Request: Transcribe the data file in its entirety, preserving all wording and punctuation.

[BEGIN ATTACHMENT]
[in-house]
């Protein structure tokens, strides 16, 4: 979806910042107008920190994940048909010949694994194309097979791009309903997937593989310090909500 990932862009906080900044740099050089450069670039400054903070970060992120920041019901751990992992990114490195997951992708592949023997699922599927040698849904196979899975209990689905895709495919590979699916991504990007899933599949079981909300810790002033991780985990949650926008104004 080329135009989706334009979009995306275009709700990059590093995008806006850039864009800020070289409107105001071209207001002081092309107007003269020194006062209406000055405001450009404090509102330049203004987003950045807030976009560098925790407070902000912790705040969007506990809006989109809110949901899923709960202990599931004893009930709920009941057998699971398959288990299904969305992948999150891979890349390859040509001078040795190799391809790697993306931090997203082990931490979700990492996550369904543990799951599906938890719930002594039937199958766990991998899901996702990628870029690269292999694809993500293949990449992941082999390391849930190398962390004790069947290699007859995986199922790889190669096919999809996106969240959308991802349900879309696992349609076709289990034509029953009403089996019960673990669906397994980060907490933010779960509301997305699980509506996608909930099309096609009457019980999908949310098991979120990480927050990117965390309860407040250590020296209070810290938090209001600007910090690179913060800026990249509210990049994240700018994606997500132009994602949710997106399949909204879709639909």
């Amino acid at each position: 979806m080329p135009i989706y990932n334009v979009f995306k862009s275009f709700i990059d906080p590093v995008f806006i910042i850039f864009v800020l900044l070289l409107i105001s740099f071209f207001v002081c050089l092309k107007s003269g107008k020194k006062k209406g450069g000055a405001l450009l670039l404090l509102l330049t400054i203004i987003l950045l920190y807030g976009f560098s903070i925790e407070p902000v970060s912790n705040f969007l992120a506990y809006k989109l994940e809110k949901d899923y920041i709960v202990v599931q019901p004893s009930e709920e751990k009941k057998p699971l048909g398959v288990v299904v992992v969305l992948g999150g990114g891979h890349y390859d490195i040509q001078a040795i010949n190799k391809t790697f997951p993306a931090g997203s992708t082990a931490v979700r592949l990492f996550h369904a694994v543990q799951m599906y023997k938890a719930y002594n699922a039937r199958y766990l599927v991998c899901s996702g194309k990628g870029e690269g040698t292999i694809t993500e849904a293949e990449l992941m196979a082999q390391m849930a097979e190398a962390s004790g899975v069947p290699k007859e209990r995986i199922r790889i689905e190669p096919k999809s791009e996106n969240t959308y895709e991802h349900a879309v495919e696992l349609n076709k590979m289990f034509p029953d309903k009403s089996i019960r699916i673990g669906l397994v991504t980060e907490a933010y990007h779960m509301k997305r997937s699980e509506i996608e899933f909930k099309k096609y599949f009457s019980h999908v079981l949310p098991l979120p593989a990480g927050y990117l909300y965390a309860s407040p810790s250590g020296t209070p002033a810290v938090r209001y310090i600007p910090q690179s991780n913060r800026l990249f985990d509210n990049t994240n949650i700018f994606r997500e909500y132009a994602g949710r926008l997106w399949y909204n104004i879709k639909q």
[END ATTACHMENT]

[in-house]
């Protein structure tokens, strides 16, 4: 979806910042107008920190994940048909010949694994194309097979791009309903997937593989310090909500 990932862009906080900044740099050089450069670039400054903070970060992120920041019901751990992992990114490195997951992708592949023997699922599927040698849904196979899975209990689905895709495919590979699916991504990007899933599949079981909300810790002033991780985990949650926008104004 080329135009989706334009979009995306275009709700990059590093995008806006850039864009800020070289409107105001071209207001002081092309107007003269020194006062209406000055405001450009404090509102330049203004987003950045807030976009560098925790407070902000912790705040969007506990809006989109809110949901899923709960202990599931004893009930709920009941057998699971398959288990299904969305992948999150891979890349390859040509001078040795190799391809790697993306931090997203082990931490979700990492996550369904543990799951599906938890719930002594039937199958766990991998899901996702990628870029690269292999694809993500293949990449992941082999390391849930190398962390004790069947290699007859995986199922790889190669096919999809996106969240959308991802349900879309696992349609076709289990034509029953009403089996019960673990669906397994980060907490933010779960509301997305699980509506996608909930099309096609009457019980999908949310098991979120990480927050990117965390309860407040250590020296209070810290938090209001600007910090690179913060800026990249509210990049994240700018994606997500132009994602949710997106399949909204879709639909």
């Amino acid at each position: 979806m080329p135009i989706y990932n334009v979009f995306k862009s275009f709700i990059d906080p590093v995008f806006i910042i850039f864009v800020l900044l070289l409107i105001s740099f071209f207001v002081c050089l092309k107007s003269g107008k020194k006062k209406g450069g000055a405001l450009l670039l404090l509102l330049t400054i203004i987003l950045l920190y807030g976009f560098s903070i925790e407070p902000v970060s912790n705040f969007l992120a506990y809006k989109l994940e809110k949901d899923y920041i709960v202990v599931q019901p004893s009930e709920e751990k009941k057998p699971l048909g398959v288990v299904v992992v969305l992948g999150g990114g891979h890349y390859d490195i040509q001078a040795i010949n190799k391809t790697f997951p993306a931090g997203s992708t082990a931490v979700r592949l990492f996550h369904a694994v543990q799951m599906y023997k938890a719930y002594n699922a039937r199958y766990l599927v991998c899901s996702g194309k990628g870029e690269g040698t292999i694809t993500e849904a293949e990449l992941m196979a082999q390391m849930a097979e190398a962390s004790g899975v069947p290699k007859e209990r995986i199922r790889i689905e190669p096919k999809s791009e996106n969240t959308y895709e991802h349900a879309v495919e696992l349609n076709k590979m289990f034509p029953d309903k009403s089996i019960r699916i673990g669906l397994v991504t980060e907490a933010y990007h779960m509301k997305r997937s699980e509506i996608e899933f909930k099309k096609y599949f009457s019980h999908v079981l949310p098991l979120p593989a990480g927050y990117l909300y965390a309860s407040p810790s250590g020296t209070p002033a810290v938090r209001y310090i600007p910090q690179s991780n913060r800026l990249f985990d509210n990049t994240n949650i700018f994606r997500e909500y132009a994602g949710r926008l997106w399949y909204n104004i879709k639909q």